Present form or Will?
Present Simple vs Future Simple

When do people the present form and when do we use will? Let’s look at some sentences with will (the future simple tense) and sentences without it to better understand the meaning will adds and why speakers choose to use it.

Why do we use it?

We add will to show that something is not fixed, there are options or possibilities and a choice has been made.

We use the present form to say what generally happens. This is generally true in the present.

We use will to say what we decide. There are two steps: deciding and doing. We think about options and decide in the present, so what we do happens in the future.

present simple tense timeline - in general - many times

I eat breakfast. (in general)
I don’t play soccer. (in general)
Do you wake up early? (in general)

future simple tense timeline - will: modal verb - decision or prediction - there are options or possibilities

I will eat breakfast. (I have decided to)
I won’t play soccer. (I have decided not to)
Will you wake up early? (asking you to decide)

We use the present form for general information, such as fixed schedules. (This is more common – it is good to use simple sentences.)

Using will shows that the speaker is considering different possibilities. (In many situation this is also fine)

present simple tense timeline - schedule - fixed future

The bus arrives at 6:30. (fixed – this happens at this time)

future simple tense timeline - will: modal verb - decision or prediction - there are options or possibilities

The bus will arrive at 6:30.  (maybe thinking about possible arrival times)

We use the present form to say what is generally true now.

We use will for predictions. We consider possibilities and say what we predict.

present simple tense timeline - general truths

I live in England now. (general statement)
I don’t have children. (general statement)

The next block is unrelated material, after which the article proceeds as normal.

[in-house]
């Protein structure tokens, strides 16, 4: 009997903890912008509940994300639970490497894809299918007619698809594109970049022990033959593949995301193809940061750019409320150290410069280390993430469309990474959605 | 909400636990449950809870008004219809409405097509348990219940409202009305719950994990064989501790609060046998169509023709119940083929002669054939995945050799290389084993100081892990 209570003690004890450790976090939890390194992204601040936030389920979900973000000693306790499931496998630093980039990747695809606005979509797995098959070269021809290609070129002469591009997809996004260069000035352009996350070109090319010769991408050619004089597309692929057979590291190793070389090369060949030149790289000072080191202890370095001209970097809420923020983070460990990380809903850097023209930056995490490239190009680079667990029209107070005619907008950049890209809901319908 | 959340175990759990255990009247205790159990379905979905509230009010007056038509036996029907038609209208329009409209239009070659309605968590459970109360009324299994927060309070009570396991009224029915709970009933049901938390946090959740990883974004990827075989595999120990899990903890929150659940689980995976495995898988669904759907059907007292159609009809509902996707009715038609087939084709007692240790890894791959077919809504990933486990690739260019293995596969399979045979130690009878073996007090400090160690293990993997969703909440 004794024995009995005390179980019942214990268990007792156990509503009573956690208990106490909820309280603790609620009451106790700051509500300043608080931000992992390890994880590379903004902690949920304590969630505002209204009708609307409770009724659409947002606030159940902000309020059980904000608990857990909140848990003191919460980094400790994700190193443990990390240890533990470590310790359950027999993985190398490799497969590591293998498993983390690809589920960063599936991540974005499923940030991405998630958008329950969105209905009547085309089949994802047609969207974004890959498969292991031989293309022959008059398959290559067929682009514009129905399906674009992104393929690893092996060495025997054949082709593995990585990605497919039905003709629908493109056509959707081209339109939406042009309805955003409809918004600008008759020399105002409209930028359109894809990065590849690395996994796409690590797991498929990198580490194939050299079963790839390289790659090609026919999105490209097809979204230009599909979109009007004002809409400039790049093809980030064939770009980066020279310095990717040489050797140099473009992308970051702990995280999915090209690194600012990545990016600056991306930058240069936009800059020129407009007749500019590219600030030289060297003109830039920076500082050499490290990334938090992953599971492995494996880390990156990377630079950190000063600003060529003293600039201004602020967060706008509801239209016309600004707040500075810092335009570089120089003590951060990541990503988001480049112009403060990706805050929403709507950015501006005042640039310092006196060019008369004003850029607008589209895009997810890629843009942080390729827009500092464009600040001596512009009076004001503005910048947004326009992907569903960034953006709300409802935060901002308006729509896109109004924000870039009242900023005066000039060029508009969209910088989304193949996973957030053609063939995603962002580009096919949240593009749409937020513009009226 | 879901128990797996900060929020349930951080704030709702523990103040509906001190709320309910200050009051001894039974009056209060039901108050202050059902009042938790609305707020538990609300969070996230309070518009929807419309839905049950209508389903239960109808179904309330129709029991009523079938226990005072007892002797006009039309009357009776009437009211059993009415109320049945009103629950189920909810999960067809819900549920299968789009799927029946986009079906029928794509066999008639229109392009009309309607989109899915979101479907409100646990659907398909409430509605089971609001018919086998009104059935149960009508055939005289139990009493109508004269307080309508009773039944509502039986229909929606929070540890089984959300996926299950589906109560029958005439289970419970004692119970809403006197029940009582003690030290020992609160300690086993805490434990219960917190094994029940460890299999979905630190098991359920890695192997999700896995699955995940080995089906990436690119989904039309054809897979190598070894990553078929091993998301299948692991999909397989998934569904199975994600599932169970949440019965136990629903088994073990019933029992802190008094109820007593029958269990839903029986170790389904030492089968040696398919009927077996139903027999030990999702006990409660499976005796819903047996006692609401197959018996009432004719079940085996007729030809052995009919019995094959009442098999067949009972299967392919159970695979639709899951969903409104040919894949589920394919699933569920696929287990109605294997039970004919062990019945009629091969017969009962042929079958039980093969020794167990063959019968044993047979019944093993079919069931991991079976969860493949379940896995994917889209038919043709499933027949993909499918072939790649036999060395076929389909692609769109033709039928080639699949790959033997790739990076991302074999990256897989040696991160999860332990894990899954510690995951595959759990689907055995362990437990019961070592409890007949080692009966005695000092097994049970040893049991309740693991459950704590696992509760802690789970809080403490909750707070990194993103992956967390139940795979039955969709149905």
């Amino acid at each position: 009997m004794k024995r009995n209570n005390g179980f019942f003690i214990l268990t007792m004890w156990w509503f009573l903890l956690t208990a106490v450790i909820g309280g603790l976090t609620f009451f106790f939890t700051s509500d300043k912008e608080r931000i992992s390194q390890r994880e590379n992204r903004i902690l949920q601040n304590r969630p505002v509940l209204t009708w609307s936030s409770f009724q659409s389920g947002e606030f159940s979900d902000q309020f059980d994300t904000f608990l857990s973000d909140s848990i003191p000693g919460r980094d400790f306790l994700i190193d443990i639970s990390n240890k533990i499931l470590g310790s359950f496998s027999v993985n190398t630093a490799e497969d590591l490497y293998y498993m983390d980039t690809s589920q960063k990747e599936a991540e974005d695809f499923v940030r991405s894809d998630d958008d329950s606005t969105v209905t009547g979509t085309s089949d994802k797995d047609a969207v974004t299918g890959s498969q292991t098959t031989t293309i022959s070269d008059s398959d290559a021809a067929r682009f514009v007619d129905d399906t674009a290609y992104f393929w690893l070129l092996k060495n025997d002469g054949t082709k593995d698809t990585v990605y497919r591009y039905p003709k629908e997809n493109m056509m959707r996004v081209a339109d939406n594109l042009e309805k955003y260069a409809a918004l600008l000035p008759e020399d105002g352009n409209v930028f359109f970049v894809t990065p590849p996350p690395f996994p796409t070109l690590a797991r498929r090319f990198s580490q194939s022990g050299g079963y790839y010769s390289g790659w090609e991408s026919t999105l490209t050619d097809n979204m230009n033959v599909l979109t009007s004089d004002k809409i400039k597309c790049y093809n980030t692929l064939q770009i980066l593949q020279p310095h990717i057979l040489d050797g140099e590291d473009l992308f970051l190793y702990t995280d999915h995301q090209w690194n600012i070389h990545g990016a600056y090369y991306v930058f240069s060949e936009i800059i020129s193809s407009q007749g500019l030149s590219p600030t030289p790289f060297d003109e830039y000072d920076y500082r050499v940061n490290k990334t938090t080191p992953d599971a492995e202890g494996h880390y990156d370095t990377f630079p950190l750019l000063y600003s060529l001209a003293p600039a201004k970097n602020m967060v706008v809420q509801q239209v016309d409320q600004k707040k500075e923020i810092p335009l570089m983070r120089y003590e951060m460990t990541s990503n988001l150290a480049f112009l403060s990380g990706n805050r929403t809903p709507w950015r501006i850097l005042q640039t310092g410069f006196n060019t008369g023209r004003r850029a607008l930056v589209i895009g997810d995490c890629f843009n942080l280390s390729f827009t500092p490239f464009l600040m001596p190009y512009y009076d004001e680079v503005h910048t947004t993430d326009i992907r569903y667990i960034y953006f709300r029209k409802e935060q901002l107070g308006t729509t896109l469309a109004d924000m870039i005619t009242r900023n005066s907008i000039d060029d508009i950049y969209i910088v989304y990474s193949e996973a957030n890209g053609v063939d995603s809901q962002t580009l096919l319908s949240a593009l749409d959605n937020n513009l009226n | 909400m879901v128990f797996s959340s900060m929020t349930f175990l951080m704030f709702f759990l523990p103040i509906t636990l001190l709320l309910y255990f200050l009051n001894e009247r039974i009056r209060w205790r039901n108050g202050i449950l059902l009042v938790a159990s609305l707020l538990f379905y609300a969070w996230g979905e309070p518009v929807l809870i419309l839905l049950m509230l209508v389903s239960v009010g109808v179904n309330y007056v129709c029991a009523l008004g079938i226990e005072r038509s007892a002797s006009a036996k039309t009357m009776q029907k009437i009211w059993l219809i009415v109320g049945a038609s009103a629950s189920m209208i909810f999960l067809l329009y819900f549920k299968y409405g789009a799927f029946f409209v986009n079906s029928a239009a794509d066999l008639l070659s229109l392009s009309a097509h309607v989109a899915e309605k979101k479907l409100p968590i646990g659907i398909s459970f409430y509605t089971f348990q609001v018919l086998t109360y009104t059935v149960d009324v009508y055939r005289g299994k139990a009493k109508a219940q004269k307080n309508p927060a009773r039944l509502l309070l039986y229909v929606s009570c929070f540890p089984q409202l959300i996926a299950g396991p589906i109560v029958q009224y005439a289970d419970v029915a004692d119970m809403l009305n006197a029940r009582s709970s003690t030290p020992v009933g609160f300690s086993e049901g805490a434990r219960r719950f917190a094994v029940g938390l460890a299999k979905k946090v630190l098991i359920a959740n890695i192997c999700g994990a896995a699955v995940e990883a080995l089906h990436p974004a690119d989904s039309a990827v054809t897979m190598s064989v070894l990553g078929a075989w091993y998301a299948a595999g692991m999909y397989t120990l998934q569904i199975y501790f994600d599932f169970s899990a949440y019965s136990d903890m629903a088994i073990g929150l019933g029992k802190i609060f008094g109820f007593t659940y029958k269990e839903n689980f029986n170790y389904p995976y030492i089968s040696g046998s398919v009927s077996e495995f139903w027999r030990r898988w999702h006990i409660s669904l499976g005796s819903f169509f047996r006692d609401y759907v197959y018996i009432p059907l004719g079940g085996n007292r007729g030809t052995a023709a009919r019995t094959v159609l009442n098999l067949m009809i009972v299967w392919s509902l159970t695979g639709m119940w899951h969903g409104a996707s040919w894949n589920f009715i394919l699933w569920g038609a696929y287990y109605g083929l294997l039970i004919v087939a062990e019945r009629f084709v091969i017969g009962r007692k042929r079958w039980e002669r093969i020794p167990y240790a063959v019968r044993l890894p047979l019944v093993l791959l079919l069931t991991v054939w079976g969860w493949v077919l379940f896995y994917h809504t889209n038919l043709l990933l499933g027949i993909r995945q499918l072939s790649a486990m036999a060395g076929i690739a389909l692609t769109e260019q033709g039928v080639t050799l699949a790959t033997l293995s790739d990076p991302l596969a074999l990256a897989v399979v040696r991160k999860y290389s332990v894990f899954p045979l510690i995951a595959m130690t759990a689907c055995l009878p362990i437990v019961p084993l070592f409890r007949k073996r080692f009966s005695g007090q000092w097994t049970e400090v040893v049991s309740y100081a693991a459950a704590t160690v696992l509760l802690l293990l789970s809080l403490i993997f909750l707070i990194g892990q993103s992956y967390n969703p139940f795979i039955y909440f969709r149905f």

Do you live in an apartment? (general statement)

future simple tense timeline - will: modal verb - decision or prediction - there are options or possibilities

I‘ll become a professional footballer and live in England when I’m older. (a prediction)
I won’t have children. I can’t imagine being a parent. (a prediction)
Will you still live in an apartment in 10 years’ time? (a prediction)

We can also predict the present:

present simple tense timeline - describing the present

She is at work now. (stating a fact – where she is)

future simple tense timeline - will: modal verb - present prediction - there are possibilities

She will be at work now. (thinking about possibilities and predicting where she is)

Will is also used with general statements: when we want to emphasize what someone generally decides to do, or for general predictions that we expect to happen. (in general – not just one time in the future)

present simple tense timeline - in general - many times

When there is something I don’t understand, I relax and think about it and it eventually makes more sense.

Accidents happen.

future simple tense timeline - will: modal verb - for general statements - there are options or possibilities

When there is something I don’t understand, I’ll relax and think about it and it’ll eventually make more sense.

Accidents will happen.

We use the present form to make basic statements about what is generally true.

We add will when there are other possibilities to think about.

present simple tense timeline - general truths

Water boils at a lower temperature at a higher altitude. (expressing this as fact)

future simple tense timeline -will: modal verb - general truth - consider another possibility

Water will boil at a lower temperature at a higher altitude. (expressing this as a fact that is another possibility to think about)